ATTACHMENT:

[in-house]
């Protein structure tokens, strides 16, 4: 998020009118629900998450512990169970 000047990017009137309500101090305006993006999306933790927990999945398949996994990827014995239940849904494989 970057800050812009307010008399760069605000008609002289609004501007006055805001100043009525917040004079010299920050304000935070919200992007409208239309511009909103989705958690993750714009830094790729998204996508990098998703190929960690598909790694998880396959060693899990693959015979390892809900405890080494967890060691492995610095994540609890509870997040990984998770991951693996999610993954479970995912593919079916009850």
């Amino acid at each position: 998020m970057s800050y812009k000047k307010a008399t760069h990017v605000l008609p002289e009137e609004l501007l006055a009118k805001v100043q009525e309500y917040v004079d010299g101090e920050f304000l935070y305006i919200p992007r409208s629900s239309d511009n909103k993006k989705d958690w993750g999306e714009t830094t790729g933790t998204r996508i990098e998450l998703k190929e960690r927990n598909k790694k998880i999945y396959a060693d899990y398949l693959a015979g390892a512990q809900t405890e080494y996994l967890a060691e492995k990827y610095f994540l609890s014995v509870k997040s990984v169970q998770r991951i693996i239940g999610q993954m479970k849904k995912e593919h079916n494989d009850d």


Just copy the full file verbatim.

[in-house]
């Protein structure tokens, strides 16, 4: 998020009118629900998450512990169970 000047990017009137309500101090305006993006999306933790927990999945398949996994990827014995239940849904494989 970057800050812009307010008399760069605000008609002289609004501007006055805001100043009525917040004079010299920050304000935070919200992007409208239309511009909103989705958690993750714009830094790729998204996508990098998703190929960690598909790694998880396959060693899990693959015979390892809900405890080494967890060691492995610095994540609890509870997040990984998770991951693996999610993954479970995912593919079916009850």
């Amino acid at each position: 998020m970057s800050y812009k000047k307010a008399t760069h990017v605000l008609p002289e009137e609004l501007l006055a009118k805001v100043q009525e309500y917040v004079d010299g101090e920050f304000l935070y305006i919200p992007r409208s629900s239309d511009n909103k993006k989705d958690w993750g999306e714009t830094t790729g933790t998204r996508i990098e998450l998703k190929e960690r927990n598909k790694k998880i999945y396959a060693d899990y398949l693959a015979g390892a512990q809900t405890e080494y996994l967890a060691e492995k990827y610095f994540l609890s014995v509870k997040s990984v169970q998770r991951i693996i239940g999610q993954m479970k849904k995912e593919h079916n494989d009850d």